Pieper spends a considerably large portion of the first volume on Prolegomena. The main point he gets across is that scripture itself is the sole authority of all theology. He argues against 19th century liberalism, which was prominent during his writing. Neither reason nor experience is above scripture. He sees both the reformed and Roman churches as flawed in similar ways. The Roman church places it's own tradition and magisterium above scripture. The reformed church, though they profess sola scriptura, too often make doctrinal formulations based upon logical deduction. For example; some men are saved and not others. Those that are saved are only converted by God's own choosing, therefore, those who are damned are only damned due to God's own choosing. When first reading this, it made me think about two books in particular which have been staples of Reformed theology for years: John Owen's the Death of Death, and Jonathan Edwards' the Freedom of the Will. Ultimately, much of Reformed theology, specifically the doctrine of limited atonement is not based upon clear exegesis but logical argumentation. When I was reading through Hodge's systematics (at the same time I read Pieper) I noticed that his whole argument against the Lutheran doctrine of the communication of attributes of Christ's divine to his human nature, was based on the fact that he had decided that to be human means to be present in one place at one time.
The next section in the book is on Holy Scripture. Here he defends the older orthodox theologians who had been attacked so often by 19th century liberalism. He spends much of his time defending the fact that Luther also taught Biblical inerrancy. Pieper discusses the Homoleugomena, Antileugomena distinction taught by the Lutheran fathers. This distinction comes Eusebius. The books of the New Testament are categorized by acceptance in the early church. Some books have been universally recognized: the 13 epistles of Paul, the four gospels, Acts, 1 John and 1 Peter. There was doubt in some areas about: 2, 3 John, Jude, James, Hebrews and Revelation. The first books listed are primary. All doctrine should be decided chiefly by books about which there is no doubt. The Antileugomena have been accepted as inspired by most in the Lutheran church (though there have been times when one has doubted one of these books), however they take a secondary place in establishing doctrine. I think that this distinction is valid, however, it seems that because God has led his church with these specific books for most of the 2000 years of church history, it would be acceptable to get rid of this distinction. It can be confusing and unhelpful.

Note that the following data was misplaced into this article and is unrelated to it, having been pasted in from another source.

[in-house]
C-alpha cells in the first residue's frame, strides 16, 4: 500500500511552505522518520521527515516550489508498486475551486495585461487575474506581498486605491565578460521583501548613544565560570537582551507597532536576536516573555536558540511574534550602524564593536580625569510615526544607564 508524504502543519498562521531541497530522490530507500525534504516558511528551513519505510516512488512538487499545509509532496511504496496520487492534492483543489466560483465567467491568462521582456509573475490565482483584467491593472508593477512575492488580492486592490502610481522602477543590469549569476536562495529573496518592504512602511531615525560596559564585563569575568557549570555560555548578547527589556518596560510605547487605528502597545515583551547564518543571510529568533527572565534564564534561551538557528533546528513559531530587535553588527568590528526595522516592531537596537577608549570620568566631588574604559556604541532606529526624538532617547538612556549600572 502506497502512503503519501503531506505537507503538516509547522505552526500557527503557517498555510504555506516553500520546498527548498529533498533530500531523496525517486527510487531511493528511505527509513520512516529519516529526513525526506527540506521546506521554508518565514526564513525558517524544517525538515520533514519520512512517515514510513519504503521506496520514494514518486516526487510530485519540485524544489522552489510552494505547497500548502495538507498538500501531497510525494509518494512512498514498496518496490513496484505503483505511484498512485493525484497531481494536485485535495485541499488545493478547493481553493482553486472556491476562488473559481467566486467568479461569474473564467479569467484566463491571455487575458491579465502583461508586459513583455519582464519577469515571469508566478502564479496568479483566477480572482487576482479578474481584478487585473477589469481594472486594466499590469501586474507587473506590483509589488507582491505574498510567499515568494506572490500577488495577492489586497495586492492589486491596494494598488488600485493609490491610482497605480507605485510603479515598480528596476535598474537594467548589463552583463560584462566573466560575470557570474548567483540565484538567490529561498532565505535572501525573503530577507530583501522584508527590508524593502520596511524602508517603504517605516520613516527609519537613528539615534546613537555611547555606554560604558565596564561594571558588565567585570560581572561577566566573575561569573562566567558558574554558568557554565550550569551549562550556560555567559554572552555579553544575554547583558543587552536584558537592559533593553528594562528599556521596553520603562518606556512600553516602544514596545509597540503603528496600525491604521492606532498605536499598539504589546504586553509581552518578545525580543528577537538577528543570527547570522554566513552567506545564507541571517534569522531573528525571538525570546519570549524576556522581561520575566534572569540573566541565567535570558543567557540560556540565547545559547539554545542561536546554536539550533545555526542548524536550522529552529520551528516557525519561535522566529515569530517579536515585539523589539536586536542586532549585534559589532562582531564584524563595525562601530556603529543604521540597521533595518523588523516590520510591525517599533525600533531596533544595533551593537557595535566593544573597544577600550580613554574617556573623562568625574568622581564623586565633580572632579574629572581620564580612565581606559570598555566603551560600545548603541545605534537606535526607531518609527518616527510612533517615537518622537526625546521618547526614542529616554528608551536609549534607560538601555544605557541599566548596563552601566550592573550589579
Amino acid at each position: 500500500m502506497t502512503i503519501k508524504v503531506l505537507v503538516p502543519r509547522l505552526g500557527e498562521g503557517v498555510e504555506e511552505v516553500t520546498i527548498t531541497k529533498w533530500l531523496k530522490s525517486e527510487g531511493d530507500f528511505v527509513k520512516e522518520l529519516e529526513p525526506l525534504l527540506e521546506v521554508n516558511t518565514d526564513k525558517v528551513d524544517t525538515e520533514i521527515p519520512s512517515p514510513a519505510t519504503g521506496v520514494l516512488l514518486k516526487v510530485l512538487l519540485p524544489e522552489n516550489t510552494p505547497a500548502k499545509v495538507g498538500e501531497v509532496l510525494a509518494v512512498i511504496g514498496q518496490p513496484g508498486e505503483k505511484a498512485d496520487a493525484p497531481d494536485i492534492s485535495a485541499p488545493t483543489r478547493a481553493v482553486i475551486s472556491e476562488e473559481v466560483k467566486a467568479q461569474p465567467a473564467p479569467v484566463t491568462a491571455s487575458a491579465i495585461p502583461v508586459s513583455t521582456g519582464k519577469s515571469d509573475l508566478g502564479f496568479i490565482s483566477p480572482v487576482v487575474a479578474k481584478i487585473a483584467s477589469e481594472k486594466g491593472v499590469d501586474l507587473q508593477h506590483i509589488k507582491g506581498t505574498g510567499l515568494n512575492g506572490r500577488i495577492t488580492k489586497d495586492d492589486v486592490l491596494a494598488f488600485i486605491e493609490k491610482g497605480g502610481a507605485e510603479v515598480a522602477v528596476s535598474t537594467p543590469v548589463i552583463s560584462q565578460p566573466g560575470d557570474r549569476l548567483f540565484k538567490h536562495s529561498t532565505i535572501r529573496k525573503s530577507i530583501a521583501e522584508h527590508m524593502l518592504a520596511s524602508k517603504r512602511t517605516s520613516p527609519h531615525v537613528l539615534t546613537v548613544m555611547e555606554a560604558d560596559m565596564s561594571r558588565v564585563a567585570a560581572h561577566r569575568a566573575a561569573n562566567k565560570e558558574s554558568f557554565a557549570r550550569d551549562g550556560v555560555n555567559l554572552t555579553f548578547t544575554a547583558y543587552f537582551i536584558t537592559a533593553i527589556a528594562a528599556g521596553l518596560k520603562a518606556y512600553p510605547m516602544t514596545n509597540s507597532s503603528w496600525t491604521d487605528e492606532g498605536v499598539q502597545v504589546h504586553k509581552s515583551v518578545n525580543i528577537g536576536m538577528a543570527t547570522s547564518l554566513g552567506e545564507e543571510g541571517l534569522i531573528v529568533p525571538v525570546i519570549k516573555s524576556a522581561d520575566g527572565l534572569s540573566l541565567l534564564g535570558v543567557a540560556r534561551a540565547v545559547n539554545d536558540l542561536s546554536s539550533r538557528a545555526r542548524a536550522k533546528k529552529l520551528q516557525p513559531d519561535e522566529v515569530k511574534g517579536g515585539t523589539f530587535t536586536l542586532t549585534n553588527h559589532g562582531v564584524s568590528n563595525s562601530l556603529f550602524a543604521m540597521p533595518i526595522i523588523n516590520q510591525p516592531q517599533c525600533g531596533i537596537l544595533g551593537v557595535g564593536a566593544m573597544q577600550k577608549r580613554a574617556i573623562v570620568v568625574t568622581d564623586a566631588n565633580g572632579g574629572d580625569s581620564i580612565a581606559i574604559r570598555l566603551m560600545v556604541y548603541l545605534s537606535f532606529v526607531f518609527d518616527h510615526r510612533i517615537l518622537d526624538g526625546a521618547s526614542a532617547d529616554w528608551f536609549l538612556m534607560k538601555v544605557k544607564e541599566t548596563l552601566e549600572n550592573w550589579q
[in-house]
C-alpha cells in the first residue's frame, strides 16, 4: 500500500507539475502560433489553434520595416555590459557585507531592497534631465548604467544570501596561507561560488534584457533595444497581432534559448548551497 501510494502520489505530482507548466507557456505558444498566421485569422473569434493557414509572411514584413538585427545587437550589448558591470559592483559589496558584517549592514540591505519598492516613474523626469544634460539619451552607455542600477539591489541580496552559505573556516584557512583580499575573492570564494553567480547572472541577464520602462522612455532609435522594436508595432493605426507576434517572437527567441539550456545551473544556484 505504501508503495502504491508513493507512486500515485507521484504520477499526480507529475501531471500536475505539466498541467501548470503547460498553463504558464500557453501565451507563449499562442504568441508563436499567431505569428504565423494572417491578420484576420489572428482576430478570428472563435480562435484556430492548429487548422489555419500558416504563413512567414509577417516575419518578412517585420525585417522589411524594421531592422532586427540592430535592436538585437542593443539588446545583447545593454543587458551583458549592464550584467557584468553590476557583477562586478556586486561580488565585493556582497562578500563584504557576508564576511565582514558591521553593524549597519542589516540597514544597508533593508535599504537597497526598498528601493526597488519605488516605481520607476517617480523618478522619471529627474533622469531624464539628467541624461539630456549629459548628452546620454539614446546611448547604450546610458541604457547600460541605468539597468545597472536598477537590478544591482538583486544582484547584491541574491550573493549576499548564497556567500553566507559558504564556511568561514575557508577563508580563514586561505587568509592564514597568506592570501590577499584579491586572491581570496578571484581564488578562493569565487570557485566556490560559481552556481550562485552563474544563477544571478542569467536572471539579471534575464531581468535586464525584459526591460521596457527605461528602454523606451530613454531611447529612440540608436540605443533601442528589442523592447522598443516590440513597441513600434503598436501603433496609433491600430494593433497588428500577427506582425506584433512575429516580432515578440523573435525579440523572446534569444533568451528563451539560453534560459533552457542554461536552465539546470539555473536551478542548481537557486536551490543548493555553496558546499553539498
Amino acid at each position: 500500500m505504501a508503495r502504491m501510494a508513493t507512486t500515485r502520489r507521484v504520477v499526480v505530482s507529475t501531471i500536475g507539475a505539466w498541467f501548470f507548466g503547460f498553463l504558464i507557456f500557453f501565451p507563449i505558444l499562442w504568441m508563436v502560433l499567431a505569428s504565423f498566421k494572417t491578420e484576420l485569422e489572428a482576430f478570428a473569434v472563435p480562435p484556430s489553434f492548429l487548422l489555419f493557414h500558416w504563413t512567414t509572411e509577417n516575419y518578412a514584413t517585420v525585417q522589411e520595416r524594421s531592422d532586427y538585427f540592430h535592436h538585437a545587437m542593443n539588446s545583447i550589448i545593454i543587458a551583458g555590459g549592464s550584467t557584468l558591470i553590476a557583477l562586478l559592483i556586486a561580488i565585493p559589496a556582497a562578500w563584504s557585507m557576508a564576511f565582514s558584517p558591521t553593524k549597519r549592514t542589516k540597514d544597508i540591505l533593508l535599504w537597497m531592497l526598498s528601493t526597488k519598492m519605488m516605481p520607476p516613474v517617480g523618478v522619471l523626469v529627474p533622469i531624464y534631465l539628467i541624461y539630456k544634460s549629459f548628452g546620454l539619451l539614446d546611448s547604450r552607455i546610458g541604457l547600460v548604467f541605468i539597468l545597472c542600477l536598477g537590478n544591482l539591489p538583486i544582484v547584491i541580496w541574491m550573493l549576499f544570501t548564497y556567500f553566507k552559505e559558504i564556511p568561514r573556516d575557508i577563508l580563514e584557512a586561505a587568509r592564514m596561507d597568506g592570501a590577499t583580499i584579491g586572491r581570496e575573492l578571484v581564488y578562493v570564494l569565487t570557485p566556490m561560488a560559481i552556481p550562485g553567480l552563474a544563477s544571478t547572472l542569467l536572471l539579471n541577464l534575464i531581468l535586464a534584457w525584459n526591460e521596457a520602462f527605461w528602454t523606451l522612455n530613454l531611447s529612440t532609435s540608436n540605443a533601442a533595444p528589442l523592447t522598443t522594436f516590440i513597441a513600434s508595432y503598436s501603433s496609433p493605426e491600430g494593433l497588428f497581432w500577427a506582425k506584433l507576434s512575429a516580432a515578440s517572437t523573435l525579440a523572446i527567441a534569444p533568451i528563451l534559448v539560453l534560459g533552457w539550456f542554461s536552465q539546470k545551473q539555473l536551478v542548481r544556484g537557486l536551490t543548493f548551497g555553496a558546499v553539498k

The next section of volume I is on the doctrine of God. He begins this section by discussing the natural knowledge of God. He believes that man knows the existence of God a priori, through the conscience, and a posteriori, through creation. This knowledge however is never a saving knowledge which comes only through the gospel. Pieper then moves on to discuss the trinity. He defends the Nicene and Athanasian creeds. All who deny this are heretics. It is refreshing to read Pieper's blatant refusal to claim those who deny the trinity as Christians. In our day of relativism, barely anyone is willing to affirm that knowing even an essential truth like the Trinity is necessary for salvation. This is one of the highlights of the Dogmatics. Peiper's theology is thoroughly trinitarian. He defines concisely and clearly the false explanations of, and denials of the trinity which have arisen through out history and refutes them with scripture.
One thing which I found particularly interesting is the Pieper denies Augustine's explanation of the trinity. Augustine explains the trinity by describing the Father as love. The Father, as love, must have an object of love, thus the Son is eternally begotten as that object. The love itself between the two persons is the Holy Spirit. This always seemed too speculative to me, though I love Augustine. I agree with Pieper that this is not clearly taught in scripture. He also denies Melancthon's idea that God the father, when reflecting upon Himself creates in reality what he is reflecting upon. This is how the son is eternally begotten.
Pieper also has a very good section on the trinity in the Old Testament. He says, contrary to modern theology, that one can produce the doctrine of the trinity from the Old Testament, particularly in reference to the angel of the Lord and the Spirit at creation.

Friday, December 11, 2009

Luther on the atonement

I have heard it argued by some reformed Christians, including Timothy George, that Luther taught limited atonement. Clearly, in his later writings he teaches a universal atonement. However, in his lectures on Romans in 1515 he seems to teach that the atonement was only for the elect. While I had previously thought this was the only time Luther made such a statement, I have found something in an early sermon which teaches something similar. In an exposition of Hebrews chapter 1 Luther states that Christ "has poured out his love for us and made purification for our sins. The apostle says "our," "our sins;" not his own sin, not the sins of unbelievers. Purification is not for, and cannot profit, him who does not believe." (Complete Sermons of Martin Luther volume 3.1 pg. 180) Unfortunately, this sermon does not have a date in the volume, though it his clear in his discussion of the two natures of Christ that he has not yet engaged the issue of the communication of attributes of the divine to the human nature. Thus, it is one of his earlier sermons. It seems that Luther did hold to a limited atonement at the beginning of his reformational career. He did eventually abandon this and clearly teach a universal atonement while still retaining the doctrine of predestination.

With this in mind, I am curious as to the reasons Luther abandoned this older teaching. I wonder if the writing of St. Prosper "The Call of All Nations" had an influence in changing his view, since it is a work he refers to several times in his writings and letters. Prosper himself taught limited atonement and abandoned it for the paradox that God predestines specific men unto salvation yet also gives universal grace to all mankind. Luther would not have known this as he thought the work to have been written by Ambrose, however.